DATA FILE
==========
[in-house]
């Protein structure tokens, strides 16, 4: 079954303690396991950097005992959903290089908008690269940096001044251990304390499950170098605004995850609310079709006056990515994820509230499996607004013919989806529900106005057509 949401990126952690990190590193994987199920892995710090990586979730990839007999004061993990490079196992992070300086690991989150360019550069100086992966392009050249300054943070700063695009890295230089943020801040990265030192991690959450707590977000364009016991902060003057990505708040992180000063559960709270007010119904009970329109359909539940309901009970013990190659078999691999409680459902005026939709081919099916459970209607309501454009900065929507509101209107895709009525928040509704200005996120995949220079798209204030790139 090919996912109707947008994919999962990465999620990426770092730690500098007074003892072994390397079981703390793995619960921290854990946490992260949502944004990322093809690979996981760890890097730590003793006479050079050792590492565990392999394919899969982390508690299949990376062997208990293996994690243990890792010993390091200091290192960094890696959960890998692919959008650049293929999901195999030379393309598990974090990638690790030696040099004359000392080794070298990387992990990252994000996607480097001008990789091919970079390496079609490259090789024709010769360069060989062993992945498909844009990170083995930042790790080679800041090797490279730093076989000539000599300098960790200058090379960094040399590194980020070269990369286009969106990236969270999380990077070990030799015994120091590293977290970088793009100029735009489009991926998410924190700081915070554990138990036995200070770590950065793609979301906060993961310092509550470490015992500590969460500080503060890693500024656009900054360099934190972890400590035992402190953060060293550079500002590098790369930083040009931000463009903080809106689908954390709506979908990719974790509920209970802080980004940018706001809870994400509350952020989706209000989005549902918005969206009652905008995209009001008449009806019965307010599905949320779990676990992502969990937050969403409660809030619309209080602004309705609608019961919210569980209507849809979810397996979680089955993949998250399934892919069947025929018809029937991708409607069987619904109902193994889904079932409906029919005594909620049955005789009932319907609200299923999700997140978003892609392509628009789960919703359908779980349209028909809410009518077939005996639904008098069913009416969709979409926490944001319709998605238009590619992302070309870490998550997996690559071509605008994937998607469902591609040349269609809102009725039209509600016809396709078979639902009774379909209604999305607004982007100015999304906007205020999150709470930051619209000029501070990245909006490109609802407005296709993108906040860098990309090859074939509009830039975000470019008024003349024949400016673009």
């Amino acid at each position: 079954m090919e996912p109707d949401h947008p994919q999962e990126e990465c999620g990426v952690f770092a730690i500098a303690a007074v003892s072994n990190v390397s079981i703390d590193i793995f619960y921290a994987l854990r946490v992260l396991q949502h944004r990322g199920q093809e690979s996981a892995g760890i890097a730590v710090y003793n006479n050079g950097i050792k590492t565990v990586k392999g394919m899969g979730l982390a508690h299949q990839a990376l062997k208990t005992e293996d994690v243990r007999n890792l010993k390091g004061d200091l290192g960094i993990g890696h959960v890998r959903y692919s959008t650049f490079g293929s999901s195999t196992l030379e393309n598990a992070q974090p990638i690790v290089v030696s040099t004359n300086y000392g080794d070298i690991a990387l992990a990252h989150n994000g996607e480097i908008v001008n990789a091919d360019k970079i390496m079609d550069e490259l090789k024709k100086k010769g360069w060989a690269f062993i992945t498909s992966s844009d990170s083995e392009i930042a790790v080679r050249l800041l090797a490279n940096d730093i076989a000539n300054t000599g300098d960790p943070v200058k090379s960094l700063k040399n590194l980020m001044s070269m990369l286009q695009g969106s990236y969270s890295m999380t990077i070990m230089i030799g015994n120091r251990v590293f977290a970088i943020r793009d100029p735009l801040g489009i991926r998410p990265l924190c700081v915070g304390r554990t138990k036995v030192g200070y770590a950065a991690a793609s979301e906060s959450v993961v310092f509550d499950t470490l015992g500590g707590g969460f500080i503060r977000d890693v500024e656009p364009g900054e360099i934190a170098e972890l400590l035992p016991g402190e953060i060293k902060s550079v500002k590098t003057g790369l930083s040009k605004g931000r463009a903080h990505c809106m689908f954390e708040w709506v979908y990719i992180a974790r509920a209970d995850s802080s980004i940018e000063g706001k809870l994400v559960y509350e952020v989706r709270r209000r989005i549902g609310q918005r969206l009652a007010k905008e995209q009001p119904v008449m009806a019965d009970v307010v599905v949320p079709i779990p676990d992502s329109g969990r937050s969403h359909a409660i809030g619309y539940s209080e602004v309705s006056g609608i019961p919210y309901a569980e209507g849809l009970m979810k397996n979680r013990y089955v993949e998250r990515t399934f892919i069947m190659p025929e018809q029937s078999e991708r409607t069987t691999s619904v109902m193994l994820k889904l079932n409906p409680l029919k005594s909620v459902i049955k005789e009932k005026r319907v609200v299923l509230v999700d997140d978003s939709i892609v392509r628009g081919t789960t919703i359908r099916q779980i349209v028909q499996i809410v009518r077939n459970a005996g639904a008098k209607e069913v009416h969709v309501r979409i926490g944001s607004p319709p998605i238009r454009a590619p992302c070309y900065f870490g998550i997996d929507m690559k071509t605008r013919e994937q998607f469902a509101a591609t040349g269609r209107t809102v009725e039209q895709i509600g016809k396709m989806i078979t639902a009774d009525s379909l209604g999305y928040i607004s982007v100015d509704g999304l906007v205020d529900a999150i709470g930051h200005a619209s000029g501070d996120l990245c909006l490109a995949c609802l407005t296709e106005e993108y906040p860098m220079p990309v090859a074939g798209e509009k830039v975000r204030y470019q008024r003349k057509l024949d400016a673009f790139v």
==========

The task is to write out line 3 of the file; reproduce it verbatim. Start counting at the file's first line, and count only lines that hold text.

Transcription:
């Amino acid at each position: 079954m090919e996912p109707d949401h947008p994919q999962e990126e990465c999620g990426v952690f770092a730690i500098a303690a007074v003892s072994n990190v390397s079981i703390d590193i793995f619960y921290a994987l854990r946490v992260l396991q949502h944004r990322g199920q093809e690979s996981a892995g760890i890097a730590v710090y003793n006479n050079g950097i050792k590492t565990v990586k392999g394919m899969g979730l982390a508690h299949q990839a990376l062997k208990t005992e293996d994690v243990r007999n890792l010993k390091g004061d200091l290192g960094i993990g890696h959960v890998r959903y692919s959008t650049f490079g293929s999901s195999t196992l030379e393309n598990a992070q974090p990638i690790v290089v030696s040099t004359n300086y000392g080794d070298i690991a990387l992990a990252h989150n994000g996607e480097i908008v001008n990789a091919d360019k970079i390496m079609d550069e490259l090789k024709k100086k010769g360069w060989a690269f062993i992945t498909s992966s844009d990170s083995e392009i930042a790790v080679r050249l800041l090797a490279n940096d730093i076989a000539n300054t000599g300098d960790p943070v200058k090379s960094l700063k040399n590194l980020m001044s070269m990369l286009q695009g969106s990236y969270s890295m999380t990077i070990m230089i030799g015994n120091r251990v590293f977290a970088i943020r793009d100029p735009l801040g489009i991926r998410p990265l924190c700081v915070g304390r554990t138990k036995v030192g200070y770590a950065a991690a793609s979301e906060s959450v993961v310092f509550d499950t470490l015992g500590g707590g969460f500080i503060r977000d890693v500024e656009p364009g900054e360099i934190a170098e972890l400590l035992p016991g402190e953060i060293k902060s550079v500002k590098t003057g790369l930083s040009k605004g931000r463009a903080h990505c809106m689908f954390e708040w709506v979908y990719i992180a974790r509920a209970d995850s802080s980004i940018e000063g706001k809870l994400v559960y509350e952020v989706r709270r209000r989005i549902g609310q918005r969206l009652a007010k905008e995209q009001p119904v008449m009806a019965d009970v307010v599905v949320p079709i779990p676990d992502s329109g969990r937050s969403h359909a409660i809030g619309y539940s209080e602004v309705s006056g609608i019961p919210y309901a569980e209507g849809l009970m979810k397996n979680r013990y089955v993949e998250r990515t399934f892919i069947m190659p025929e018809q029937s078999e991708r409607t069987t691999s619904v109902m193994l994820k889904l079932n409906p409680l029919k005594s909620v459902i049955k005789e009932k005026r319907v609200v299923l509230v999700d997140d978003s939709i892609v392509r628009g081919t789960t919703i359908r099916q779980i349209v028909q499996i809410v009518r077939n459970a005996g639904a008098k209607e069913v009416h969709v309501r979409i926490g944001s607004p319709p998605i238009r454009a590619p992302c070309y900065f870490g998550i997996d929507m690559k071509t605008r013919e994937q998607f469902a509101a591609t040349g269609r209107t809102v009725e039209q895709i509600g016809k396709m989806i078979t639902a009774d009525s379909l209604g999305y928040i607004s982007v100015d509704g999304l906007v205020d529900a999150i709470g930051h200005a619209s000029g501070d996120l990245c909006l490109a995949c609802l407005t296709e106005e993108y906040p860098m220079p990309v090859a074939g798209e509009k830039v975000r204030y470019q008024r003349k057509l024949d400016a673009f790139v």